Long-Tailed Blue Butterfly on a Shrub Plant, not far from Wadi David in Israel’s Ein Gedi

Long-Tailed Blue Butterfly photographed by Jeffery Zablow

Most Lampides Boeticus are inactive at this time, but December 3rd in this oasis is a very suitable habitat for a butterfly species that flies from February through November in most of Israel. This Long-Tailed Blue Butterfly is nectaring on shrub plants, not far from Wadi David in Ein Gedi.

In a now familiar scenario, I approach and he flees. I approach again and he flees. With the last approach, the butterfly is goooone. Three days spent in this unique destination did produce satisfactory photographic work for me.

The Long-Tailed Blue Butterflies that I have seen throughout Israel evidence little if any wing damage caused by predation. Do some enjoy Luck! in life? Hmm? Though they flee from my approach, you would think that formidable predators would have already enjoyed this tasty morsel. Or is this butterfly a tasty morsel? Is it bitter tasting, because of it’s diet? Unlikely, when the Lampides Boeticus host plants are a variety of legumes.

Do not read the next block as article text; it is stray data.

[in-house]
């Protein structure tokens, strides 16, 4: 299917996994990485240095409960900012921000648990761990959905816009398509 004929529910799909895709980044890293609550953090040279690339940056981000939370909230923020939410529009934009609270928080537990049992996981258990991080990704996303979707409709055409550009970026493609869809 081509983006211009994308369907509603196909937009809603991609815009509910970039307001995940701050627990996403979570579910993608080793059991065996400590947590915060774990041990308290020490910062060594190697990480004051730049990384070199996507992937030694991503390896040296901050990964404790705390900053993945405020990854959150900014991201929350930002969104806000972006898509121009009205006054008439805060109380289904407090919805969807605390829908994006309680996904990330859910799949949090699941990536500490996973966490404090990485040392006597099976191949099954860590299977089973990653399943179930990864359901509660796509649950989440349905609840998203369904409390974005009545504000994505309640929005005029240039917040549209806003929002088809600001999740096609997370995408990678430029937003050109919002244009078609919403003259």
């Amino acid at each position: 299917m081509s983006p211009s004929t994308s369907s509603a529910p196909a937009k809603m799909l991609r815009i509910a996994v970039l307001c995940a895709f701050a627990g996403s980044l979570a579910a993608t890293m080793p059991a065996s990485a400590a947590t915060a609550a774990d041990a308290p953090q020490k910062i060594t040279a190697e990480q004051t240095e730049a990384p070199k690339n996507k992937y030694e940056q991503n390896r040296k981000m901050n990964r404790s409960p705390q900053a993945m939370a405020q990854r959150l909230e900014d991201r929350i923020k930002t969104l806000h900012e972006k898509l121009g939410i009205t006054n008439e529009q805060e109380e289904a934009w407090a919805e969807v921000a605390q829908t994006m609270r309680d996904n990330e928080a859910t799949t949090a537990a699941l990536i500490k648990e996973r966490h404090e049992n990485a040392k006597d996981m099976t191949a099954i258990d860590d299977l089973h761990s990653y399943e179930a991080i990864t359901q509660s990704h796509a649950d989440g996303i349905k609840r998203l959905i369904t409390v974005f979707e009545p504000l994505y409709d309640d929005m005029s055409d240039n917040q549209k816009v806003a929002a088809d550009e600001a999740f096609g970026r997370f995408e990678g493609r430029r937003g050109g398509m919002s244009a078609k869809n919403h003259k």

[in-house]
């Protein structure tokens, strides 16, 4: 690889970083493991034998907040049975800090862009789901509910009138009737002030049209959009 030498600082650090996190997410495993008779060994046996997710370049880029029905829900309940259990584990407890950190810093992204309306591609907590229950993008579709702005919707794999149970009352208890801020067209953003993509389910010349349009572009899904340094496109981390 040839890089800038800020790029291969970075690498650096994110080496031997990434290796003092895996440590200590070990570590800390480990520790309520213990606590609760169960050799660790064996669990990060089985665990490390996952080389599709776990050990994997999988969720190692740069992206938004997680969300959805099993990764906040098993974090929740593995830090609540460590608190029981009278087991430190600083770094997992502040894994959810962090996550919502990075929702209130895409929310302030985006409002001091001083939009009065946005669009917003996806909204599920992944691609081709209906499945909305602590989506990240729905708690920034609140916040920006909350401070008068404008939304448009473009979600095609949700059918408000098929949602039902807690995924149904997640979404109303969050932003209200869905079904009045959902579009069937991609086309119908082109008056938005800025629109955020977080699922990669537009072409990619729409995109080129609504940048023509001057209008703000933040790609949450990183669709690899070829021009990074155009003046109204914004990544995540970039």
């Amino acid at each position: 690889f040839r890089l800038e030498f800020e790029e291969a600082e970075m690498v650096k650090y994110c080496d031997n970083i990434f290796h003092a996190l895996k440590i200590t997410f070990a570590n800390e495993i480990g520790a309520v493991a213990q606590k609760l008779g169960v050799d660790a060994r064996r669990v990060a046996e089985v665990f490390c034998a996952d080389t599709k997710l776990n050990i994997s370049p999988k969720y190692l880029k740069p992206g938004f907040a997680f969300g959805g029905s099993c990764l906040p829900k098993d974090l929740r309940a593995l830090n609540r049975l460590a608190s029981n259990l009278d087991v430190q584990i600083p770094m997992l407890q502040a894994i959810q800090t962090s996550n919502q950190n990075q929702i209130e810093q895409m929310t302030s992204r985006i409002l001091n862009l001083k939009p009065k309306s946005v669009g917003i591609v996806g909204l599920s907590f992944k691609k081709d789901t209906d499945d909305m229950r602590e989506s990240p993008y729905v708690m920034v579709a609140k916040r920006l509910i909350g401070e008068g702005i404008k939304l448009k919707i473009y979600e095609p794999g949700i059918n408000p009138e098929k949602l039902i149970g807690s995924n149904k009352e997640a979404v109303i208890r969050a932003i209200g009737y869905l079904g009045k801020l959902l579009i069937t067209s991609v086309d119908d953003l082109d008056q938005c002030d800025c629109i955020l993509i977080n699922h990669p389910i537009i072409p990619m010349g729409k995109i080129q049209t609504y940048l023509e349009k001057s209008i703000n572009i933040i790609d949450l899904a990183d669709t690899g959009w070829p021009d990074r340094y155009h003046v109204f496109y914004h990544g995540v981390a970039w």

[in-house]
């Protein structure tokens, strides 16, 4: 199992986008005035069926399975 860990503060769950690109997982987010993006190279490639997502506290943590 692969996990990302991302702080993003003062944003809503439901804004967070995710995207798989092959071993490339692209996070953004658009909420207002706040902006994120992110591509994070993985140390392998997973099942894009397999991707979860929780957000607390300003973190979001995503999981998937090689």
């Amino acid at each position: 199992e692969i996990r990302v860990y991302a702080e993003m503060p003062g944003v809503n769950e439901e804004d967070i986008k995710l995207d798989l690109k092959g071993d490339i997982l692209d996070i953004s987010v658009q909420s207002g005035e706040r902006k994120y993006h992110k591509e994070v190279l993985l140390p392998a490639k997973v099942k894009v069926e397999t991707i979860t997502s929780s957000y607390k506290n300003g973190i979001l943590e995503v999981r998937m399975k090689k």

Just yesterday I read of a new body of research, suggesting that insects have not, notice, not, evolved to thwart bird predation. For how long have we been lectured to that the need to evade birds was the great force behind prey evolution? These biologists have extensively tested this theory, and found that there is a much more likely vector of insect (butterfly) adaptive evolution. Spiders. Their research has left little doubt for them, that butterflies and others have changed to improve survivability in a natural world of countless species of spiders. Now that’s something to consider.

I invite you to have a look at our other posts of Long-Tailed Blue butterflies?


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